Twenty Years After the Wall

BERLIN – Those who witnessed that night 20 years ago in Berlin, or elsewhere in Germany, will never forget what happened – the night the Wall came down.

History in the making is all too often tragic. Only rarely is it capable of irony. November 9, 1989, was one of those rare moments when irony reigned, because East Germany’s bureaucratic socialism died as it had lived – with a bureaucratic snafu.

The Speaker of the Politburo, Günter Schabowski, had simply misunderstood that body’s decision and, by releasing to the public incorrect information about the lifting of travel restrictions, triggered the fall of the Wall! Groucho Marx could not have bettered Schabowski that night. It was Germany’s happiest hour.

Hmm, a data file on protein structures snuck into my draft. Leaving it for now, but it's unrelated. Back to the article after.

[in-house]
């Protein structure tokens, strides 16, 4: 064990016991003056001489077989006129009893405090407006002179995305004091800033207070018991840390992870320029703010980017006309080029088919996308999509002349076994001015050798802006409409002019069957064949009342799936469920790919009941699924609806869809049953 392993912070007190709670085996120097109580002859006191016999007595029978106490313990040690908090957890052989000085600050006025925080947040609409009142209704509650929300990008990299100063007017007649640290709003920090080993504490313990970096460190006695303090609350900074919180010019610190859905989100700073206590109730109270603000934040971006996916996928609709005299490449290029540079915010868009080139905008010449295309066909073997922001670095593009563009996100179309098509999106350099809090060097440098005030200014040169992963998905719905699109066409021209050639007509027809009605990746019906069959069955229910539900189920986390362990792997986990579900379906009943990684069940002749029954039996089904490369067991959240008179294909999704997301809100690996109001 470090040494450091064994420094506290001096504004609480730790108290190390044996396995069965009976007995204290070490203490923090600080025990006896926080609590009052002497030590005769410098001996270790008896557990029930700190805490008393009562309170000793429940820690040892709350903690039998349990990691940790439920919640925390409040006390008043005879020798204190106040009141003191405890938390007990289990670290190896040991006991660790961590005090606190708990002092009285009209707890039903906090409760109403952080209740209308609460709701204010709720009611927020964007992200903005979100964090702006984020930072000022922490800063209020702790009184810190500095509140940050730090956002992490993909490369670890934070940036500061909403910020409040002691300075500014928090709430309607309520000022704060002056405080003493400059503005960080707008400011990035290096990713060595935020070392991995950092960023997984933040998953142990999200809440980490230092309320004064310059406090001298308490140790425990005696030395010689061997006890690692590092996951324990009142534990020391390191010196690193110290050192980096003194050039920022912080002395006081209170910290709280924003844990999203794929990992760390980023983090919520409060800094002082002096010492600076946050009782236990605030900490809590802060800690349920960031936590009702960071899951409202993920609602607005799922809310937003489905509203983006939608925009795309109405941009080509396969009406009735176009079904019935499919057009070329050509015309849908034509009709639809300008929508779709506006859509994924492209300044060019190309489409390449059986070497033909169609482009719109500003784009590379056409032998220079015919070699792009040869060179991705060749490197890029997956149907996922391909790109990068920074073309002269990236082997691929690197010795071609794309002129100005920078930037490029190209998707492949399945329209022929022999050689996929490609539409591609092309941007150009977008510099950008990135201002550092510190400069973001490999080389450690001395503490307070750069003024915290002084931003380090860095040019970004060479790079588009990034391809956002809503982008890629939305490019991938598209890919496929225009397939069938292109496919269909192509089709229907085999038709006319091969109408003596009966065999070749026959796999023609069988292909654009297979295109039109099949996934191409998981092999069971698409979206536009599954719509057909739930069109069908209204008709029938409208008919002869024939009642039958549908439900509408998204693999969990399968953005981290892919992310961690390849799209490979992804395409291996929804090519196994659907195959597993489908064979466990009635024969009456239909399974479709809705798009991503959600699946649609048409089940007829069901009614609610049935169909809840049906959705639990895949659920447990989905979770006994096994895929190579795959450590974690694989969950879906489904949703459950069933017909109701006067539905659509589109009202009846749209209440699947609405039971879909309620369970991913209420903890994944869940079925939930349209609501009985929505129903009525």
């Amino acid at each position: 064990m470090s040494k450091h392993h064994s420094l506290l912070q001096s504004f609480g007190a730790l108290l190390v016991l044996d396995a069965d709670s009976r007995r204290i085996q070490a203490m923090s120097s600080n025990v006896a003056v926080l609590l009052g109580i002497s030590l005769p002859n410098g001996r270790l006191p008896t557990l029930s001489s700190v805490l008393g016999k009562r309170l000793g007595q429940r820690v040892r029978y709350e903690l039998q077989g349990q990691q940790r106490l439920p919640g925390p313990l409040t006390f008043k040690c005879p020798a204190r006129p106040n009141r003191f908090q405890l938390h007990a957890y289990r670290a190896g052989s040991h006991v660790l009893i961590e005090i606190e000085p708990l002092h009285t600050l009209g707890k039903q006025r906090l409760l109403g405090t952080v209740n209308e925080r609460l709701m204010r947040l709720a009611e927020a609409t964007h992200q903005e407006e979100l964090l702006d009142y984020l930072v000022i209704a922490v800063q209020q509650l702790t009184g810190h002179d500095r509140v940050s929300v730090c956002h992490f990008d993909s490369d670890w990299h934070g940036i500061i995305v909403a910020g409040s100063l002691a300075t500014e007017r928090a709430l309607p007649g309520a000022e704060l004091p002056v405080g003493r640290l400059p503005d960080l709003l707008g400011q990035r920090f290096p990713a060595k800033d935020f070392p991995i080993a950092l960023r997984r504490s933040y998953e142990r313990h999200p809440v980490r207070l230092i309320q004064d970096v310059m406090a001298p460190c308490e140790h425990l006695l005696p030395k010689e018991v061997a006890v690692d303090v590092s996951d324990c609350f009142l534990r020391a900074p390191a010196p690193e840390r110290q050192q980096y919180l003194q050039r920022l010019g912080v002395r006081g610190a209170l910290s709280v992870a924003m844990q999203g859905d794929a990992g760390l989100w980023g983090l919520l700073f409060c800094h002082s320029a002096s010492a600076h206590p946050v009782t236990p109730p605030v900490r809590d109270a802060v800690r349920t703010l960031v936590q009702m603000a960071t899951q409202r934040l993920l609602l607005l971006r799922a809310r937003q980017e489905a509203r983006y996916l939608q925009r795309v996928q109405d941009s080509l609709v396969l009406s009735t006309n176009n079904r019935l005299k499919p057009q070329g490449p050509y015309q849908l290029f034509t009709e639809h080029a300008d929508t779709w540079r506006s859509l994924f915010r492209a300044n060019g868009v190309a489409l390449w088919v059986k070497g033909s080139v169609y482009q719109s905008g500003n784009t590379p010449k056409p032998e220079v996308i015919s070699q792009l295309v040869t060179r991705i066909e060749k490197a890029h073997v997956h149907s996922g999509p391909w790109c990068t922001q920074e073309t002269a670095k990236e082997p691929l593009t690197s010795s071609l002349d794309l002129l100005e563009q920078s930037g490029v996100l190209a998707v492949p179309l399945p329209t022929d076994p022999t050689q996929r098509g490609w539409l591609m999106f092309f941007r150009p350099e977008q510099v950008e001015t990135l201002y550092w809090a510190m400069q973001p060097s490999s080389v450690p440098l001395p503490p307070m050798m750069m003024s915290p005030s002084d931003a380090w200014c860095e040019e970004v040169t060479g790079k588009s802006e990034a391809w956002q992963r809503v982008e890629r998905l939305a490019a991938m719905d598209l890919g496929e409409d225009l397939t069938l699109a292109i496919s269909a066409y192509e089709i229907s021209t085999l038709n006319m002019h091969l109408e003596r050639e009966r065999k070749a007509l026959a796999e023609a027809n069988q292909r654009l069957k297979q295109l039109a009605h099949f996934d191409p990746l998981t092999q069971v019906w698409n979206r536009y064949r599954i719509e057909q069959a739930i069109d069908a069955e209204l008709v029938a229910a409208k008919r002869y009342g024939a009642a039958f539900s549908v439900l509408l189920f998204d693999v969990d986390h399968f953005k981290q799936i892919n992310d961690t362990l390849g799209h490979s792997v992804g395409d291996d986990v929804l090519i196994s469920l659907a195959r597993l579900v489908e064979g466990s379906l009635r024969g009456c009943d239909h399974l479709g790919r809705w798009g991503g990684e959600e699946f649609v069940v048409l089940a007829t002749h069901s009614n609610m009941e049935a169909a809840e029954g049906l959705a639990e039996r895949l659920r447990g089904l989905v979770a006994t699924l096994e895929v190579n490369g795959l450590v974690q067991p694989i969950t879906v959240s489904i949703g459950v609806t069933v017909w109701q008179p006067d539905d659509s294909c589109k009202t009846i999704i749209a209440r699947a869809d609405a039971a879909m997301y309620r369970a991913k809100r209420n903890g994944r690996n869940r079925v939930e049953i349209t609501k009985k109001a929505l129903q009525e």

Twenty years later, many revolutionary consequences of that night lie behind us. The Soviet Union and its empire quietly disappeared, and with them the Cold War international order. Germany was reunited; Eastern Europe and the states on the Soviet periphery won their independence; South Africa’s apartheid regime fell apart, numerous civil wars in Asia, Africa, and Latin America ended; Israelis and Palestinians came closer to peace than at any time since; and a disintegrating Yugoslavia degenerated into war and ethnic cleansing. In Afghanistan, war continued under different circumstances, with serious ramifications for the region and, indeed, the world.